OUR VIEW: Weekend voting complicated, but timeline, not holiday voting, is problem

Published 11:30 am Wednesday, November 16, 2022

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Statewide there’s a lot of discussion about early voting for the upcoming run-off elections. 

Georgia’s new election law, known as SB202, provides the earlier timeline for run-off elections. Another bill, previously passed, prohibits Saturday voting right after a holiday.

That means there will only be five days of early voting in Troup County before the Dec. 6 run-off, pending something changing over the next few days.

That part of the law, according to Gabriel Sterling, chief operating officer in the Secretary of State’s office, was written so that poll workers wouldn’t have to work on a holiday weekend. 

We know everything has to be political, especially right now in Georgia, but if there’s anything that makes sense, that part of the law does, right?

In a country where people are clamoring for shorter workweeks, more work from home, more holidays off, etc., it’s interesting to think that people are upset over the idea of giving someone a day off during Thanksgiving weekend. 

It’s likely that the voter turnout would be extremely small that day anyways, meaning poll workers would stand there all day for low pay ($10 an hour).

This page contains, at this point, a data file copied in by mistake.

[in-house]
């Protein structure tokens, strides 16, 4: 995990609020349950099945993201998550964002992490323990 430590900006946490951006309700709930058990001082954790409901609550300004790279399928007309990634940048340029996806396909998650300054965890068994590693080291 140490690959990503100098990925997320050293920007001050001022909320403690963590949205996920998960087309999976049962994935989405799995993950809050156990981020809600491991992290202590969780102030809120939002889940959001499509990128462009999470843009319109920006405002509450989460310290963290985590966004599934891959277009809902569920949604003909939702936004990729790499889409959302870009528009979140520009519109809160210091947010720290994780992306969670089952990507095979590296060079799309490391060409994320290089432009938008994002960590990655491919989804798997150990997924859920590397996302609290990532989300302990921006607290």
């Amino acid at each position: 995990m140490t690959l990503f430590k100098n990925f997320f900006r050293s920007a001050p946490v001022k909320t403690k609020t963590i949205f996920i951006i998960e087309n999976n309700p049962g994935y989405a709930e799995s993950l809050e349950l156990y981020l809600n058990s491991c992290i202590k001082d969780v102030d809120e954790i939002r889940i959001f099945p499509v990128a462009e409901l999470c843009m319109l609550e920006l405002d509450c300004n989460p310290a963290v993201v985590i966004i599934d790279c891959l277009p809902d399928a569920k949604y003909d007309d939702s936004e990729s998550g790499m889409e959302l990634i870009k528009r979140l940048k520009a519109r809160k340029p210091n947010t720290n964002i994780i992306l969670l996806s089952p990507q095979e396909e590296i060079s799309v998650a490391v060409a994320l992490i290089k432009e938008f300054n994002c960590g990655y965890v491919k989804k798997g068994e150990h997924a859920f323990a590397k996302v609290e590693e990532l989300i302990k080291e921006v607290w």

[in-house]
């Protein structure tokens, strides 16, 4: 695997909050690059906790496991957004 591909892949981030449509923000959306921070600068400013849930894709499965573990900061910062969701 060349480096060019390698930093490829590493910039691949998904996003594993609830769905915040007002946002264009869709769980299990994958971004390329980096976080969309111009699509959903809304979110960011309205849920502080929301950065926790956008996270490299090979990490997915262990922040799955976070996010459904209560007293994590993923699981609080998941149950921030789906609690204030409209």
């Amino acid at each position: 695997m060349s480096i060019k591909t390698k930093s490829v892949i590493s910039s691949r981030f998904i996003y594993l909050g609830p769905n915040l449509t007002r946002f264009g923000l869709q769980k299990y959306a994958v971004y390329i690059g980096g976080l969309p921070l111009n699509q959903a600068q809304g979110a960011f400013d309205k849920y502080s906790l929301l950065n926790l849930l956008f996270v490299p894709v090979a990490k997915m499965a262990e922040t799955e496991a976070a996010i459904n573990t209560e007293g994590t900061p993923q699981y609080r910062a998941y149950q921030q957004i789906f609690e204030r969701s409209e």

By the way, Troup County is always in need of new poll workers. Many local poll workers have gotten older and some decided they didn’t want to continue anymore. This year Troup County put out a request for new poll workers in August, hoping to find some new folks before the election cycle started.

While everyone seems to have an opinion on voting and elections in general, it’s interesting that finding poll workers is so difficult. 

As much political debate as there is in our country, and as much as people like to spout off their opinions on social media about the integrity of elections, you’d think people would be jumping through hoops to sign up to be a poll worker.

“[The law] was passed after holiday weekend voting years ago. It does protect those workers holiday weekend, but also acknowledges how very hard it is to get poll workers over a holiday weekend,” Sterling wrote on Twitter Tuesday.

We’d also argue that five days of early voting, an absentee ballot process and the availability of voting on Election Day seems like plenty of opportunity to cast a ballot. We know Alabama lives in the voting stone ages, but just across the state line, there is no early voting in the Yellowhammer State.  

None of this is to say that the very controversial voting law shouldn’t be rewritten with more consideration for a run-off. Why have a mandatory 28-day turnaround time right in the middle of the busiest time of year for most people? Why not provide an extra week — which would still leave more than a week before Christmas — to allow more time for early voting?

We certainly don’t believe a run-off should be as late as the last Senate run-off, which ran into January, so some stipulation on time is important. 

However, one extra week would still allow for a resolution to the election fairly quickly.

Of course, we’re using common sense here, not looking through tinted red or blue glasses. As we all know, when it comes to voting, both parties have plenty of opinions and are always looking for a leg up, as well as a way to point the finger the other way.

Five days of early voting should suffice, but it should be reconsidered to avoid this exact same scenario from playing out again in Georgia, where both parties should want as many votes as possible to be cast.